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Gibson Les Paul Custom
Gibson Les Paul Custom

LP-Shaped Guitar from Gibson belonging to the Les Paul series.

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Hatsubai Hatsubai

« Your standard Custom »

Publié le 10/06/11 à 15:34
Gibson releases tons of these guitars every year, and they're probably one of their more consistent guitars. I find that they tend to be put together a bit more than your normal Standard, even though they're all made in the same factory by the same guys. Maybe it's just in my mind. The guitar features a mahogany body with a maple top, mahogany neck with an ebony fretboard, 22 frets, trapezoid inlays, pickguard, binding, hard tail bridge, two humbuckers, two volumes, two tones and a three way switch.


The guitar had some nice inlay and binding work. There were no fillers anywhere, and you could see that they took their time with it. The nut on this was cut properly, and that's a fairly rare thing to see from Gibson. I normally find their nuts to be roughly cut and need some extra work once they get to the shop. The frets on this were good, and I was able to get some nice and low action without much of an issue. There was some slight choking out on certain frets, but it wasn't a big deal given how low I had the action. The rest of the guitar is pretty much your standard Les Paul but with an ebony fingerboard instead of the standard rosewood one.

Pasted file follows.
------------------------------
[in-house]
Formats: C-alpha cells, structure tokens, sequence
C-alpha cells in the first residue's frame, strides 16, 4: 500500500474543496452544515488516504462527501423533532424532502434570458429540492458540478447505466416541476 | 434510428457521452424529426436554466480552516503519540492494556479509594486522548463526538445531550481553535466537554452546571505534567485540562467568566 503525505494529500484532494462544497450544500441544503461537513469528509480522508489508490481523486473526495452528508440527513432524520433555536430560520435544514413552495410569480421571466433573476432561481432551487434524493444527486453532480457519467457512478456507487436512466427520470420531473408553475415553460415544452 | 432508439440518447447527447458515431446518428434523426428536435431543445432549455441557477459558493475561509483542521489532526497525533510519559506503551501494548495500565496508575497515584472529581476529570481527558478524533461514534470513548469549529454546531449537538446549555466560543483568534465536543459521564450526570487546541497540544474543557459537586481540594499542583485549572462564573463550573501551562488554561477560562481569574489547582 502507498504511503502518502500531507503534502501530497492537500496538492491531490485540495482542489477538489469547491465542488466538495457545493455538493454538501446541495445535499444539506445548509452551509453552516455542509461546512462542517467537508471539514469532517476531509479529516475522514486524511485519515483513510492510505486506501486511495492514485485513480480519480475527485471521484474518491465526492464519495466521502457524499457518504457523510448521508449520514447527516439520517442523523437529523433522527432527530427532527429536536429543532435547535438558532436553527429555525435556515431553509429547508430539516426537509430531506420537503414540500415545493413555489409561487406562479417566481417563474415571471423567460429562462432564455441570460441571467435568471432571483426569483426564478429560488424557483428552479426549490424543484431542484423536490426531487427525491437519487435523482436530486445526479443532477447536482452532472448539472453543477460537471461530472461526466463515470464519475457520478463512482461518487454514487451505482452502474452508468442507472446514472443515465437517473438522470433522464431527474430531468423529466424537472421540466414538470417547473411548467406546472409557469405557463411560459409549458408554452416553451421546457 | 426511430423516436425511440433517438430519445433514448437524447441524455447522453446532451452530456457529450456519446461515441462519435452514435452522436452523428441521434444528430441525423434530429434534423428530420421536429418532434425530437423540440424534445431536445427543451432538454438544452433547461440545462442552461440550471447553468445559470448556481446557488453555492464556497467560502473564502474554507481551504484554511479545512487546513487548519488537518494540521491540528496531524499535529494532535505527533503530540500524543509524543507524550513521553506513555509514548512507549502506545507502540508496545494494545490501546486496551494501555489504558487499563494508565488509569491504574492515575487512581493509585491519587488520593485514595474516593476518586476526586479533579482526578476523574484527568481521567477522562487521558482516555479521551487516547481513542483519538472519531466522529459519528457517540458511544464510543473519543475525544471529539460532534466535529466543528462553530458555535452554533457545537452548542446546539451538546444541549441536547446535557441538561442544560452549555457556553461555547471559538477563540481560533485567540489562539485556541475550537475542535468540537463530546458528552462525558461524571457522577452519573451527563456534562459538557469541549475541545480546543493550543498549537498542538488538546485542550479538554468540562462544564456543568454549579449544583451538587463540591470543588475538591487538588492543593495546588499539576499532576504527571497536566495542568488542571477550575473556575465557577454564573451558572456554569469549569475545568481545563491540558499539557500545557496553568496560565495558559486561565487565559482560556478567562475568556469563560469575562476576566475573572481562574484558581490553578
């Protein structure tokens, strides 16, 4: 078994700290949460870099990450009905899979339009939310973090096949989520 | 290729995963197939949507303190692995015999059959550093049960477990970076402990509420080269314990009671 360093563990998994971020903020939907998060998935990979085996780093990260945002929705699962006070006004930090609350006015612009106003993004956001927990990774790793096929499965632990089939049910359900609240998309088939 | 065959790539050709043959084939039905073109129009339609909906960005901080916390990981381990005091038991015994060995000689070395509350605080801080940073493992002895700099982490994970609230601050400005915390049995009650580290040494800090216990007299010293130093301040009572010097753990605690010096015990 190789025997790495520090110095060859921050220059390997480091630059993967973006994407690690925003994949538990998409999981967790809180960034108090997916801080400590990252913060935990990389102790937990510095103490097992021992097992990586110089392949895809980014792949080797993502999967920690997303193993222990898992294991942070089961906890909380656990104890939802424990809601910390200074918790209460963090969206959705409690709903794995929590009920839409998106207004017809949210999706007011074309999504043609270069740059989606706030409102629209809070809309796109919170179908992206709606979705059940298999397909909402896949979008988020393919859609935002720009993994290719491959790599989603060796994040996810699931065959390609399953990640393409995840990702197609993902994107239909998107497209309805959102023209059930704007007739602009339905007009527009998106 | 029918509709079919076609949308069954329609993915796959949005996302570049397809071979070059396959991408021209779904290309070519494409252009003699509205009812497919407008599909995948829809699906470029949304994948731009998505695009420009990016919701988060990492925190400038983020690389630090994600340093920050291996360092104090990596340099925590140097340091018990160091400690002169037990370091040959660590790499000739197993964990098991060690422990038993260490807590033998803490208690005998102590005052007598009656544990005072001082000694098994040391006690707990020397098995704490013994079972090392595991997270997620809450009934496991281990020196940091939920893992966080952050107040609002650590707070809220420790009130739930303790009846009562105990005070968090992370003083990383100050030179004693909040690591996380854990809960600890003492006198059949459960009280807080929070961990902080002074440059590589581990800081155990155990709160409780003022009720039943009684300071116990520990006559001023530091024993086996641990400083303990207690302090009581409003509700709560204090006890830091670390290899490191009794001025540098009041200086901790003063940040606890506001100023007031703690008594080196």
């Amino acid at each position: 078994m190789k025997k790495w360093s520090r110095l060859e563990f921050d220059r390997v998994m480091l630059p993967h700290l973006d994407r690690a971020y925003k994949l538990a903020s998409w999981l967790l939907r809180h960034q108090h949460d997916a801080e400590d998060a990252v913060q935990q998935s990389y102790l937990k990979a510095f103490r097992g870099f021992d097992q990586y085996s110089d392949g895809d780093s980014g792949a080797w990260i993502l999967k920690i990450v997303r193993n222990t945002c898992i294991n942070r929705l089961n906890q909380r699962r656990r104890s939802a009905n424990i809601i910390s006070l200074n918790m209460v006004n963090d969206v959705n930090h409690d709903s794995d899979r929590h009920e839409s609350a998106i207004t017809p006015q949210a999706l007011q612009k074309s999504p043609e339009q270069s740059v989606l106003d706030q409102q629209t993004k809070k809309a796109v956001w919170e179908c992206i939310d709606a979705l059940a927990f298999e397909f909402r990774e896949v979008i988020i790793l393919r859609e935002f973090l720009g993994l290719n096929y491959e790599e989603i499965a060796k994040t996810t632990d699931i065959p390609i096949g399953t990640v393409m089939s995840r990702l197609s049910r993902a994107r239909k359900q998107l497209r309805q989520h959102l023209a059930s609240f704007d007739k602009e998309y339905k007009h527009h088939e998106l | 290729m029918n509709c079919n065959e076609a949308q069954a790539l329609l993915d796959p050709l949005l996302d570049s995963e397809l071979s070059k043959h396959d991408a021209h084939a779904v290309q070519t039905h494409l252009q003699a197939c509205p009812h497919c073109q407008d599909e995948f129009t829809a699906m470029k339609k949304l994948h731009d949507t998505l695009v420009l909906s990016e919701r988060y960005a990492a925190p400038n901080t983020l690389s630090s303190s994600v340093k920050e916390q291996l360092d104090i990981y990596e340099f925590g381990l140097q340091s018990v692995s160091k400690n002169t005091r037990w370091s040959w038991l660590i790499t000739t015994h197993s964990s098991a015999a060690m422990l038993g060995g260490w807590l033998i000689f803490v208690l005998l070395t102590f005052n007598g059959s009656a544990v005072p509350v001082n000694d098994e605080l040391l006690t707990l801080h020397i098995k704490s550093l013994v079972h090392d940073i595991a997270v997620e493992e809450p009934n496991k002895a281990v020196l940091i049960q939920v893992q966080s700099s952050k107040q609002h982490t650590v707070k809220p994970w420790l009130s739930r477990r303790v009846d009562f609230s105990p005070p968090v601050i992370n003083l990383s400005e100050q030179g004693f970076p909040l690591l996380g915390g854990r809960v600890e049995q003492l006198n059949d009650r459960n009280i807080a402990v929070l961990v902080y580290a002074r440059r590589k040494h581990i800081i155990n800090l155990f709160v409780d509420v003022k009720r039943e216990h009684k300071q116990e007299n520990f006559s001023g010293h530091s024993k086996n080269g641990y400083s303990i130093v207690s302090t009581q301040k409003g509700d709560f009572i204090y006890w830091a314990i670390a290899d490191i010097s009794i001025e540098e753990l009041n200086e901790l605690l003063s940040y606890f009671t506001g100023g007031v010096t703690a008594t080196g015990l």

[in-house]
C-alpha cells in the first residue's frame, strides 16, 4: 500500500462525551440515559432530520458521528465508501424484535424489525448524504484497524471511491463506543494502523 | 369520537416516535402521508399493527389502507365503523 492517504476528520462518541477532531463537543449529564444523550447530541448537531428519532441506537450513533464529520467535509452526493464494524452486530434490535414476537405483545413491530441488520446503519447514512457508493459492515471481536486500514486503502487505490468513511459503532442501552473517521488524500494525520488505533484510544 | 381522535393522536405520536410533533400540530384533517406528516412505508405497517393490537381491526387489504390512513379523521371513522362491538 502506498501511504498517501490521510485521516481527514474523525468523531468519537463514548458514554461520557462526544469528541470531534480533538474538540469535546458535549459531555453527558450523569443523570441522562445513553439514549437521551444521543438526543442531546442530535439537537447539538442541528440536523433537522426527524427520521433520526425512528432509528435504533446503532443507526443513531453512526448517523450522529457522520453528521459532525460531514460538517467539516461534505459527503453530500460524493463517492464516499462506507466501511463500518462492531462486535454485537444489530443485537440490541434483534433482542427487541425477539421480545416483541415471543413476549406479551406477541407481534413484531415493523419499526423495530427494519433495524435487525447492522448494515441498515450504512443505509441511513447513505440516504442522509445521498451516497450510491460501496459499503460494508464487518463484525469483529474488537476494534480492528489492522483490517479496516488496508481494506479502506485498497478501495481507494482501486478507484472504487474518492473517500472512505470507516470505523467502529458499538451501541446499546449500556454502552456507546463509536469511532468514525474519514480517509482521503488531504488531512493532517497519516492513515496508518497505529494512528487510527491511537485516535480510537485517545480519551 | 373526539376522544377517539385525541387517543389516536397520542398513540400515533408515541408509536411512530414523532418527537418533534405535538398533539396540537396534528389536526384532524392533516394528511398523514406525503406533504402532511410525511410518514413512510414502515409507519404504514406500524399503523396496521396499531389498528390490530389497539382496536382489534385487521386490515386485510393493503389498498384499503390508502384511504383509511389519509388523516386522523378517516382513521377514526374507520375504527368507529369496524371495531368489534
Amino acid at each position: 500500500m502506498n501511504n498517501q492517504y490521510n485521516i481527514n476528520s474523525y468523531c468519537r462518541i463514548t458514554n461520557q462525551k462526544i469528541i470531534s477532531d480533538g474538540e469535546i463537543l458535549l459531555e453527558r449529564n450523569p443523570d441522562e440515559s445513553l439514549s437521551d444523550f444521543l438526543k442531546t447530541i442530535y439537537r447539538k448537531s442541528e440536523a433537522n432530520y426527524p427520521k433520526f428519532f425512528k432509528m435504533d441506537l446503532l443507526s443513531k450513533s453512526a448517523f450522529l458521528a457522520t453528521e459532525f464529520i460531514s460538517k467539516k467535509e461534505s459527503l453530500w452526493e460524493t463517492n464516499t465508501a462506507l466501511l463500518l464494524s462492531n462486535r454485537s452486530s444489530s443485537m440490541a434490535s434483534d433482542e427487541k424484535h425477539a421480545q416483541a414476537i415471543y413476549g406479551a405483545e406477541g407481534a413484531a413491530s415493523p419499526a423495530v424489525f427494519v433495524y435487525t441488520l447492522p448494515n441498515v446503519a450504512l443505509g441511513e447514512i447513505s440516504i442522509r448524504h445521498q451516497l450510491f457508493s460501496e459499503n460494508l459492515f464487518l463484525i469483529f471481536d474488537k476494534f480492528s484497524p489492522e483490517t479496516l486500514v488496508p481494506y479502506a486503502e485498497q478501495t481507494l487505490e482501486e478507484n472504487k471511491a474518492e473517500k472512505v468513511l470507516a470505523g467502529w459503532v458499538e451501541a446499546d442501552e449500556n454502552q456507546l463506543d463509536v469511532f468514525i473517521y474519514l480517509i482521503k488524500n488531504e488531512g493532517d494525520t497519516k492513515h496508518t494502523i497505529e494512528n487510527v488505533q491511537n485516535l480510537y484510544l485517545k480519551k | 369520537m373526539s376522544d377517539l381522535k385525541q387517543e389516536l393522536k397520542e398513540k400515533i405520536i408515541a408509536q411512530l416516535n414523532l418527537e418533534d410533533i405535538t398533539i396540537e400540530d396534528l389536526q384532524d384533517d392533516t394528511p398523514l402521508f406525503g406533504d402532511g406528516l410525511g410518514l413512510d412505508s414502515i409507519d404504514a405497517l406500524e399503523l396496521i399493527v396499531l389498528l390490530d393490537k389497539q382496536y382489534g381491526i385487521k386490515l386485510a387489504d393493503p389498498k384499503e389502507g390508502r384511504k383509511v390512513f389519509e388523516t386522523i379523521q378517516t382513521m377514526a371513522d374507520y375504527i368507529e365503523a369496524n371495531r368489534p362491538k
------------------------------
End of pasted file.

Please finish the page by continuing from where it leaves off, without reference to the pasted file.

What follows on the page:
The guitar had EMGs swapped into it. It had the EMG 81 in the bridge and the EMG 60A in the neck. The 81 was great for metal, and it worked super well with this guitar. It could do In Flames to a T, and that was something that I was real happy with. Boost a 5150 and plug this guitar in -- instant Bjorn tone. However, it lacked the versatility that you'd normally get from a stock Custom due to these pickups. The neck was a 60A, and it worked great for cleans. It's a bit fatter than the normal 60, and I find it has a little more character for lead tones as well. It has an almost single coil tone to it at times, but it's somewhat beefy thanks to the natural construction of the guitar.


These are some of my favorite Gibsons due to the extra bite they tend to have. Gibsons can be a bit too thick at times, and the ebony board really helps keep that in check. It may seem like a small piece of wood, but I always felt it has a big impact on tone. I'm not normally a big fan of ebony as a tone wood, but it works quite well on these guitars. Maybe I'm just too used to how Customs sound to hear the harshness that I hear in other guitars.
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